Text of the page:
• Frustration - This is related to attrition, but jiu jitsu is an endlessly frustrating sport. Normally frustration is a good thing; it leads to personal growth. But if you become so frustrated you quit, that frustration becomes a serious issue.
  • The silly "creonte" nonsense - In the BJJ world, leaving a gym for a different gym is paramount to chucking a bad full of puppies and kittens off a bridge. You're expected to be loyal to your "team" (or "family" or whatever other dumb guilt-inducing symbolism gym owners decide to utilize.) Even if your "team" doesn't meet your needs. Again, as a professional educator, I find this idea repulsive on many levels. If gym owners and coaches aren't meeting the needs of a particular student, the student SHOULD move on. Using coercion to keep your students is Bush League bullshit; anyone who does it should be deeply ashamed. 
  • Territorial pissing contests - This is kinda related to the creonte stupidity. It's not uncommon for different gyms to develop toxic competitiveness where they sabotage each other. Competitiveness is fine; if done correctly, it makes all of us better while also bringing more people into the sport and advancing the actual art. But that rarely happens. 
  • Rampant egos - For a sport where "check your ego at the door" is repeated by almost everyone, it surprised me to find so many emotional midgets in the sport (no offense to little people... I'm a conscientious objector to political correctness.) It's not uncommon to find people who throw a temper tantrum if they get tapped. Or ruminate on losing for weeks, months, or even years. As humbling as jiu jitsu is, the fact that this problem typically gets worse the higher our rank ***should*** be a good indicator that there's a systemic problem with jiu jitsu culture.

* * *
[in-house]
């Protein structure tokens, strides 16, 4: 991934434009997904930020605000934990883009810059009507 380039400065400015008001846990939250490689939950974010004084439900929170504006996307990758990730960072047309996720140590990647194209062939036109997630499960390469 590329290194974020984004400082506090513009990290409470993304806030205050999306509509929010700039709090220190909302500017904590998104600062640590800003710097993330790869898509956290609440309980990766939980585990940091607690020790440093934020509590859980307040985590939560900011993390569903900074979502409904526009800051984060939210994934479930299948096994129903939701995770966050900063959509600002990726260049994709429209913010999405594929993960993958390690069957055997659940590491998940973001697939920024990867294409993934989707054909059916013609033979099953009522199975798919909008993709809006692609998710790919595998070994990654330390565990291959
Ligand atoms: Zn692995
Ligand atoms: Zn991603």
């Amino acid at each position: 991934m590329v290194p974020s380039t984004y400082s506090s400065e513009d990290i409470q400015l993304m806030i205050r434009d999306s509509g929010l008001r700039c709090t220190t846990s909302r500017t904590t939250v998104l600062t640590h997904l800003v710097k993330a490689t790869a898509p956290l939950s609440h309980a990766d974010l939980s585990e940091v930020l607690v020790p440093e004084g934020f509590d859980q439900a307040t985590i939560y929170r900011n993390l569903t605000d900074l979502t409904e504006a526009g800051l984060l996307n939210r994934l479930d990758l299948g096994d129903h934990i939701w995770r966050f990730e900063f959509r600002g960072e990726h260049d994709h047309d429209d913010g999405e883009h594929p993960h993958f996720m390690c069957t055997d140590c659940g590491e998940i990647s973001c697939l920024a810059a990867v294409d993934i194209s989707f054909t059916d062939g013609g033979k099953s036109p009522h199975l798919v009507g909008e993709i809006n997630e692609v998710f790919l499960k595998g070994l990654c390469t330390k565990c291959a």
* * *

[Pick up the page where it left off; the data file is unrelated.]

The Solutions

So how can a focus on "play" fix these problems? Let's break down each one.

  • Student attrition - Based on conversations I've had with people who have quit the sport, almost all of the reasons can be distilled down to the simple fact that their jiu jitsu experience simply wasn't all that enjoyable. They didn't look forward to training enough for bjj to be a priority over other activities. Or even just sitting on the couch watching Sanford and Son reruns. "Play" is magical because humans never get tired of it. In psychology terms, "play" is an incredibly powerful intrinsic motivator that does not decrease over time. If black belts are just white belts who never quit, it stands to reason our primary goal as teachers of the art should be to keep people motivated enough to not quit. So we focus on play.